The legend of the Phantom Monk is excerpted from my book “Forgotten Tales of Tennessee.”
In March of 1967, one of the worst floods to hit the South covered much of Tennessee in water. The Knoxville Commercial reported: “We are now in the midst of a terrible flood. The waters are upon us and still continue to come …The rain continues to fall and is falling in torrents and the river rapidly rising. It is gloomy indeed.”
In the small town of Charleston, the waters left the banks of the Hiwassee River and ravaged the city.
As a passenger train entered town, the engineer was unaware of the severity of the flood. He could not see that the railroad tracks that connected the town to the world had washed away. The passenger train, now off the twisted tracks, slid into a ravine.
Many people would die that day, a tragedy that led to one of Tennessee’s enduring legends, the tale of the Phantom Monk.
Rescuers got to the horrific scene quickly and began pulling bodies from the mud and wreckage. Those who were not dead were taken to nearby homes because there was no hospital in the town, only a small clinic run by the local doctor.
Finally, after hours of grueling work, the rescue team was finished. All the survivors and the bodies had been recovered.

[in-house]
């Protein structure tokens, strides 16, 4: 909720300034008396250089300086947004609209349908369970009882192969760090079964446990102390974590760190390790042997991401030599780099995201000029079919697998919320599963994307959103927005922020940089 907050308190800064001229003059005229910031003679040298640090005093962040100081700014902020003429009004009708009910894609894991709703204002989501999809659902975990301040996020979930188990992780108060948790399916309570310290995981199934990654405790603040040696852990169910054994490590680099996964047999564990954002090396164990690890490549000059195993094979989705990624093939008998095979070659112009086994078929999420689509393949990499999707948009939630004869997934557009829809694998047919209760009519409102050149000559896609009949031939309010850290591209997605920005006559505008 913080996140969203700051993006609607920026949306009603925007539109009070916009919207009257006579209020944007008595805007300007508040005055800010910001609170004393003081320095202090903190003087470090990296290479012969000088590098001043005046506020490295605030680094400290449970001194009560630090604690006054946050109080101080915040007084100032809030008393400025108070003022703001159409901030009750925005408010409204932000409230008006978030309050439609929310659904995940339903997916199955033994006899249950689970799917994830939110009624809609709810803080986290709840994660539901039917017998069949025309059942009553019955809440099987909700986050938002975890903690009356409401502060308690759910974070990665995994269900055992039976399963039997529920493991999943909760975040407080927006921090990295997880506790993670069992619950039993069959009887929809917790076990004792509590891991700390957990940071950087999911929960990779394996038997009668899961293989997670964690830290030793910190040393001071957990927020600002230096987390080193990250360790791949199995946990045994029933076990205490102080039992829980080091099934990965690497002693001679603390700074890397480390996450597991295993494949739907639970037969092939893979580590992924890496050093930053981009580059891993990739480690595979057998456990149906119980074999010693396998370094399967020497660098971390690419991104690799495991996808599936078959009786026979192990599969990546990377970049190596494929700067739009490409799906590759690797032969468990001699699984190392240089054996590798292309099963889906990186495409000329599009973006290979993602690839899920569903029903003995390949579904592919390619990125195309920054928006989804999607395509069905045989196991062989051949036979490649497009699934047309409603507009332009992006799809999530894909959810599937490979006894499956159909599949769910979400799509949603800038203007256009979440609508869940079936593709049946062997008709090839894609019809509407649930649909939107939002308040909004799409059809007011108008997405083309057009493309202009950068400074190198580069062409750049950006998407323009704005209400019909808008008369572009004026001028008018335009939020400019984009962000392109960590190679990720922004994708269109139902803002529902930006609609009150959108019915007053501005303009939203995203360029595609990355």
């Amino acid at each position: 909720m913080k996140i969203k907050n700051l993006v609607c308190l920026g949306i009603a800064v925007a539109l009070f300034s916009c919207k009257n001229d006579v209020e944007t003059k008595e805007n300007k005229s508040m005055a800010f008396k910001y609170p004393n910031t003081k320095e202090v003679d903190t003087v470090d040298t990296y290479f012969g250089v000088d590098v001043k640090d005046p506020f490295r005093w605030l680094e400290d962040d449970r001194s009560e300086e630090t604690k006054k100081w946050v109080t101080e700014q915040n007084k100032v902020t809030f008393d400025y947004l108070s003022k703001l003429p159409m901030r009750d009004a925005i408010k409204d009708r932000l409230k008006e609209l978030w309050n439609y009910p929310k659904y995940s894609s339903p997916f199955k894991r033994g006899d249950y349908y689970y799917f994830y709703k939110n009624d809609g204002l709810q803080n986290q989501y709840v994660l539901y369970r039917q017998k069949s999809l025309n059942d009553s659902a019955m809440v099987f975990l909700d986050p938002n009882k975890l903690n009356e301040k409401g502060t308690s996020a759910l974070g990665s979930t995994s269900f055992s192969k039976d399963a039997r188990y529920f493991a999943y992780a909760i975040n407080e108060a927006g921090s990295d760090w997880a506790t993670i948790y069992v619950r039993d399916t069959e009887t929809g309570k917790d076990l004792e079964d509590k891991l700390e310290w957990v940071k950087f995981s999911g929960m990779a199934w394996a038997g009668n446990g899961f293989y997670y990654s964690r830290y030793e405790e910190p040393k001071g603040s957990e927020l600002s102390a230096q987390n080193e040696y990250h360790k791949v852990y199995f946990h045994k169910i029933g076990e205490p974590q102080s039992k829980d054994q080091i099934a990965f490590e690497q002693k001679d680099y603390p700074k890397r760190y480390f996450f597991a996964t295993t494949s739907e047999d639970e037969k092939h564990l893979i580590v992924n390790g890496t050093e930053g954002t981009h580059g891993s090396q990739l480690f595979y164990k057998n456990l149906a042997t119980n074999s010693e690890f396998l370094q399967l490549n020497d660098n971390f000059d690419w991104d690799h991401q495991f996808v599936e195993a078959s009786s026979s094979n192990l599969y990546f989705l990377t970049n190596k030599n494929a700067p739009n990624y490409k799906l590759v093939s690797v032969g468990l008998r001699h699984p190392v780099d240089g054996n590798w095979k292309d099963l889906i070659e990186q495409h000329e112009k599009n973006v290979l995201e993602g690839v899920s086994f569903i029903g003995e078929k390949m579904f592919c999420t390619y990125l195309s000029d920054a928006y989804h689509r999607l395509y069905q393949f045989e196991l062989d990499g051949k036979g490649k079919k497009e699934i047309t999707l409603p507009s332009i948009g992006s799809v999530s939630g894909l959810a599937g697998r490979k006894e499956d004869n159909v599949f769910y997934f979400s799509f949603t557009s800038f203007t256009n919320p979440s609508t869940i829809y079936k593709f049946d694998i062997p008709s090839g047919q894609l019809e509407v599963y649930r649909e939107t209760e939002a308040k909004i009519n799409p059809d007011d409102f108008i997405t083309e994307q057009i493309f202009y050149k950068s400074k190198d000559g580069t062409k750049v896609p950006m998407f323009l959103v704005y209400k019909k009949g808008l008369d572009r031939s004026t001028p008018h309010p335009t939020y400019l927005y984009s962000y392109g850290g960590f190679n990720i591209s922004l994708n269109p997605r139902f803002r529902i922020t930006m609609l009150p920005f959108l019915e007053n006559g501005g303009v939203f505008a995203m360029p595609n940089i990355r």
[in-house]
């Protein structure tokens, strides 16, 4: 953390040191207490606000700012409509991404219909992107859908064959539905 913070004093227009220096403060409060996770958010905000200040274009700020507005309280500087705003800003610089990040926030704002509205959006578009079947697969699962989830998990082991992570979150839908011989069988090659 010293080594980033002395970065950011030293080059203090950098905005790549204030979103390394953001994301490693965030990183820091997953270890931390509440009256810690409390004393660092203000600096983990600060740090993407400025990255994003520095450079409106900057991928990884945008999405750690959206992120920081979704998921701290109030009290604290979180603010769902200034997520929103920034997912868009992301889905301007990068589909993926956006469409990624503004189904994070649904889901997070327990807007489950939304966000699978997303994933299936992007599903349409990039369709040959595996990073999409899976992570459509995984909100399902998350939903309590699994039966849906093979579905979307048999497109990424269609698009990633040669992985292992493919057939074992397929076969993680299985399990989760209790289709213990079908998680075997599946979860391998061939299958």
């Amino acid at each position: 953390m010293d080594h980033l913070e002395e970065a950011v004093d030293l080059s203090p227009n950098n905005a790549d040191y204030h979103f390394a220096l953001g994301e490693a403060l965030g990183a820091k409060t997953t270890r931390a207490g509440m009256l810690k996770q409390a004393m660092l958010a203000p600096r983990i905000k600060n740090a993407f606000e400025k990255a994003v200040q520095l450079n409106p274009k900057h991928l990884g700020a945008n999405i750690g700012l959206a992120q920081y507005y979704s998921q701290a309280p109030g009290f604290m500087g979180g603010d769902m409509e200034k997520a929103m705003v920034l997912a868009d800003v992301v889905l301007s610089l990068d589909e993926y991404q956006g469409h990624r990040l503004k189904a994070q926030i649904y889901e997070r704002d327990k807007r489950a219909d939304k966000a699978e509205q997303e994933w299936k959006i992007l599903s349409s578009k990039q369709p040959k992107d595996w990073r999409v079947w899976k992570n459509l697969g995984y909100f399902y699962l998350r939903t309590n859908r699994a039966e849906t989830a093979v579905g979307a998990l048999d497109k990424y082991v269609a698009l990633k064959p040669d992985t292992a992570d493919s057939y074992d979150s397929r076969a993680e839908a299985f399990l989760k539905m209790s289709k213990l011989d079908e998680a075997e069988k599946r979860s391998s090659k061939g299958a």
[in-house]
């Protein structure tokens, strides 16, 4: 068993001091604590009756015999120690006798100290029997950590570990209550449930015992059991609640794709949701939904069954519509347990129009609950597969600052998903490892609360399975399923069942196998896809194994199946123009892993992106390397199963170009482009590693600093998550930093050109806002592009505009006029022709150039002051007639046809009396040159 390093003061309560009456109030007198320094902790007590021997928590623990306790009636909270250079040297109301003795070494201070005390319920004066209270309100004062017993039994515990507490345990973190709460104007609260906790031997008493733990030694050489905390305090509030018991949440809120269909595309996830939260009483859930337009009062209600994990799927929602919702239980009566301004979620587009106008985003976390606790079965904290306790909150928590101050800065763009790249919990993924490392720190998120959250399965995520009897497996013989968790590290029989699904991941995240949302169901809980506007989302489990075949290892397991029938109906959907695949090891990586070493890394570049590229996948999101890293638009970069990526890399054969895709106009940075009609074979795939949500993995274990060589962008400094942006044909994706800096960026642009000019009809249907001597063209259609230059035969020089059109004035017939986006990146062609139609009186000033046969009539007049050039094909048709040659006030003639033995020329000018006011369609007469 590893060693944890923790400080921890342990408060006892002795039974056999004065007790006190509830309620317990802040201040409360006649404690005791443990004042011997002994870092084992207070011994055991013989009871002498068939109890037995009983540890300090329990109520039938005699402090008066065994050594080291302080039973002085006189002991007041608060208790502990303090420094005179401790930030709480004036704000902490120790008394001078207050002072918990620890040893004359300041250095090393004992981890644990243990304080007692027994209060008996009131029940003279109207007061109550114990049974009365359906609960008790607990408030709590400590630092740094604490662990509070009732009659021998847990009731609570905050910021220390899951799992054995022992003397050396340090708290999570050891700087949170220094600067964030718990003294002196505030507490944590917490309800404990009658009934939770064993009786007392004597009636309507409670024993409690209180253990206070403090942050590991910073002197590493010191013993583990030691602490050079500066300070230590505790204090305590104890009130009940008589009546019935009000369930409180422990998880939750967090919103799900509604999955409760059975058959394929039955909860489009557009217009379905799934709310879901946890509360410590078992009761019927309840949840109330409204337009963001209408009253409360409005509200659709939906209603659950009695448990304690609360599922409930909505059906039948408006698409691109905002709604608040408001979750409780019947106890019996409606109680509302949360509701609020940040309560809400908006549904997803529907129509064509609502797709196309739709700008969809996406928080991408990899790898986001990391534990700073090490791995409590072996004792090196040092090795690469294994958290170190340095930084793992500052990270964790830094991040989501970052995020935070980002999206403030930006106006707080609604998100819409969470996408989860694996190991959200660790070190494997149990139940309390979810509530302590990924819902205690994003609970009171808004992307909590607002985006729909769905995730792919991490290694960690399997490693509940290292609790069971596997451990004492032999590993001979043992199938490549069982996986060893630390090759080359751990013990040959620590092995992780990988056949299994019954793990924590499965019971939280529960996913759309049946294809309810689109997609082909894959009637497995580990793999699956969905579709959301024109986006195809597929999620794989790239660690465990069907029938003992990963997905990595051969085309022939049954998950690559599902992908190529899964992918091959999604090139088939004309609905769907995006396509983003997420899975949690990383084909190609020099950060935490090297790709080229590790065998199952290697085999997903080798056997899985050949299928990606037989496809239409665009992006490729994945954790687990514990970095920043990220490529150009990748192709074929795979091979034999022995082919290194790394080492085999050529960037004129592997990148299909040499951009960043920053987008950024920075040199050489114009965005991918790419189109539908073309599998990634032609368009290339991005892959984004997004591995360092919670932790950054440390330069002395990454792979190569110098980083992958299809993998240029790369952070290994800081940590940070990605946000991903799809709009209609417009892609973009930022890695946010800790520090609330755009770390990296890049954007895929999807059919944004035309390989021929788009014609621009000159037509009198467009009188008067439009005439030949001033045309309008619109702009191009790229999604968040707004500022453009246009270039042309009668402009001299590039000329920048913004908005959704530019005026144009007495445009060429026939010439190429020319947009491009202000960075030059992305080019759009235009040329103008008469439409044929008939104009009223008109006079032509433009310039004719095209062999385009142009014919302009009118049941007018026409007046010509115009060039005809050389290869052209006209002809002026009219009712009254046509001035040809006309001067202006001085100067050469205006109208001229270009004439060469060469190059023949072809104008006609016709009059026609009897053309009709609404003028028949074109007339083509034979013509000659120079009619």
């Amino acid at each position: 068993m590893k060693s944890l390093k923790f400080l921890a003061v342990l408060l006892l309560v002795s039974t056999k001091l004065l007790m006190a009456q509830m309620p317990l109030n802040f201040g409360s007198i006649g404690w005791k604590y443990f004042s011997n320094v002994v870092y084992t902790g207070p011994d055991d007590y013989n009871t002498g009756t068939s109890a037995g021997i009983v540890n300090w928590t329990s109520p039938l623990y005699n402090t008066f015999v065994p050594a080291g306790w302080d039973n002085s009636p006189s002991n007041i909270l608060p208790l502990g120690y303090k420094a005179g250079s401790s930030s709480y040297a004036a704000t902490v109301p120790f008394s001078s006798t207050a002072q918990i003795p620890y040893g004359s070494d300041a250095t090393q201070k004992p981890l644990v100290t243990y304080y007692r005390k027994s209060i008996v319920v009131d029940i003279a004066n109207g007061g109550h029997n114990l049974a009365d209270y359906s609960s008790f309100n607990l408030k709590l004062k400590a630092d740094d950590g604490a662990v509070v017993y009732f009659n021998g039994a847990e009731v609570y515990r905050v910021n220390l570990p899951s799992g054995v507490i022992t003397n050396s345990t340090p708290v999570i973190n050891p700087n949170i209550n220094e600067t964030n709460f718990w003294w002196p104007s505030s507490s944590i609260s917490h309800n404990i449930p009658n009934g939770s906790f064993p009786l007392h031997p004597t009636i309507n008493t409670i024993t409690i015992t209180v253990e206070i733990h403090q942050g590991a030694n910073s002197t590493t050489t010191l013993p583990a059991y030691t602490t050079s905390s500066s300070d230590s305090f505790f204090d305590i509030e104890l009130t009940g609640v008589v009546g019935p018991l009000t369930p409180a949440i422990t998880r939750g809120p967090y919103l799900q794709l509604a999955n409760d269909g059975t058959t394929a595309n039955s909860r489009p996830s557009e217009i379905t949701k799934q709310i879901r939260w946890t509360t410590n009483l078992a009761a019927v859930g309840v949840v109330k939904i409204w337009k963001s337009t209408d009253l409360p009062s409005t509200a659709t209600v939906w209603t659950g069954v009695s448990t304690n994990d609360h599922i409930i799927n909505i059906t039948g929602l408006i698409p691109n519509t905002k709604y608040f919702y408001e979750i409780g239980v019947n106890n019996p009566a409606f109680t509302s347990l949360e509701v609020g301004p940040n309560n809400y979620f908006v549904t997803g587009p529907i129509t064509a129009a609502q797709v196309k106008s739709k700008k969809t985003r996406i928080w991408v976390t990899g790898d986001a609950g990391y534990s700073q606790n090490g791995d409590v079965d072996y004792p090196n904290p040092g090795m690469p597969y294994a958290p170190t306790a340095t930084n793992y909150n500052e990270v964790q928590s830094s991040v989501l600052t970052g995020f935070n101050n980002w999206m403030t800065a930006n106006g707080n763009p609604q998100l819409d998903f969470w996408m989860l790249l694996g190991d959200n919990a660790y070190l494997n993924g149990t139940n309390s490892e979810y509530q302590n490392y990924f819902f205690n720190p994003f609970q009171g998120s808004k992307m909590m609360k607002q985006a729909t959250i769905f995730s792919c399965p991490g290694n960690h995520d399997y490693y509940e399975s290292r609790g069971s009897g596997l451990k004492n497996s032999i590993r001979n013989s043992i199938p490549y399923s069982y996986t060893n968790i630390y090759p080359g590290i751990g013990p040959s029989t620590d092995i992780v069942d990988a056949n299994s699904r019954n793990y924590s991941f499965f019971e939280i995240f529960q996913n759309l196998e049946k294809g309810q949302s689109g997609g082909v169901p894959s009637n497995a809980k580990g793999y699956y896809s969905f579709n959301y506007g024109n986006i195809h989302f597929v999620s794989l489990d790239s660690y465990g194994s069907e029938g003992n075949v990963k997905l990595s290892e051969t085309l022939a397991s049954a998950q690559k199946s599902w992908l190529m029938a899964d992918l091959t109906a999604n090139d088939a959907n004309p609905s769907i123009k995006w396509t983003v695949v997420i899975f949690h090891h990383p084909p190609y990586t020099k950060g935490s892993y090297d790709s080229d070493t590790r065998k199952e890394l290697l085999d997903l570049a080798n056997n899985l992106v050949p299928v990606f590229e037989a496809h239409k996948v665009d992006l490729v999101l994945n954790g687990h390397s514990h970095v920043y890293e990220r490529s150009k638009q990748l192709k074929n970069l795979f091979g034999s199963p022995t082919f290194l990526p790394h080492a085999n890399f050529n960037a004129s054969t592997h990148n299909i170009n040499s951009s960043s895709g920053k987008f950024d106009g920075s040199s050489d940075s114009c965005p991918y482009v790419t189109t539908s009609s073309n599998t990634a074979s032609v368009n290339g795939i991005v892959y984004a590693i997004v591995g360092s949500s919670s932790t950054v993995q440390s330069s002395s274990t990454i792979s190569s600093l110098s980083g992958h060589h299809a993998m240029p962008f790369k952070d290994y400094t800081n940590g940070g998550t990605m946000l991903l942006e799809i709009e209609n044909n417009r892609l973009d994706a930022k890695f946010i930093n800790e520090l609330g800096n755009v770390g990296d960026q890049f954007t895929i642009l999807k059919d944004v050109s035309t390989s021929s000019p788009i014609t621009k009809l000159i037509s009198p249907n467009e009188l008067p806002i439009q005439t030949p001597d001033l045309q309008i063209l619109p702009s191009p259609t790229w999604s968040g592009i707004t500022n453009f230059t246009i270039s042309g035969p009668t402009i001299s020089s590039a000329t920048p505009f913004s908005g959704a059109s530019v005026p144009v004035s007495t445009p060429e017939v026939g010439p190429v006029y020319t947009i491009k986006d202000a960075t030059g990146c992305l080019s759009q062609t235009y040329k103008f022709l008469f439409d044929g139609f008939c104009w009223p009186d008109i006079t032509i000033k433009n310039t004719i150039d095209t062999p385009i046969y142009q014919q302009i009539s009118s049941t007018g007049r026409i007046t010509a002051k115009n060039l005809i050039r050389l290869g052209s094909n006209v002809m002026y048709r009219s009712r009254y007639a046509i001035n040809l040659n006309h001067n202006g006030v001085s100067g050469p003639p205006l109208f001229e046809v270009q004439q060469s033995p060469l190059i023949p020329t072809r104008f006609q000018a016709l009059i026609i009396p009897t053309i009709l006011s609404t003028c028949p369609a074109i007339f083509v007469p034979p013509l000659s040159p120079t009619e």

Or had they?
Town officials soon would discover one of the passengers on the train was unaccounted for. His name was unknown. People remembered only that he was a Catholic monk from Baltimore.
People thought it odd that all bodies would be found but this one. It was a mystery.
They wouldn’t learn until many years later that the monk’s body had been found.
According to legend, the body was recovered by a local physician who, for reasons unknown, decided to keep the body. He removed the flesh and cleaned the bones and hung the skeleton in his office.
The monk’s spirit could not rest, the legend says. It haunted the clinic for many years until the doctor’s death. The next doctor to take over the practice reported that he, too, had many encounters with the restless spirit.
The old building was finally demolished in 1932. Local lore says the crew responsible for tearing down the building found the monk’s cloak and a rosary.
Despite the absence of the building, local residents still report seeing the apparition of a young monk, walking along the railroad tracks at night, searching for peace.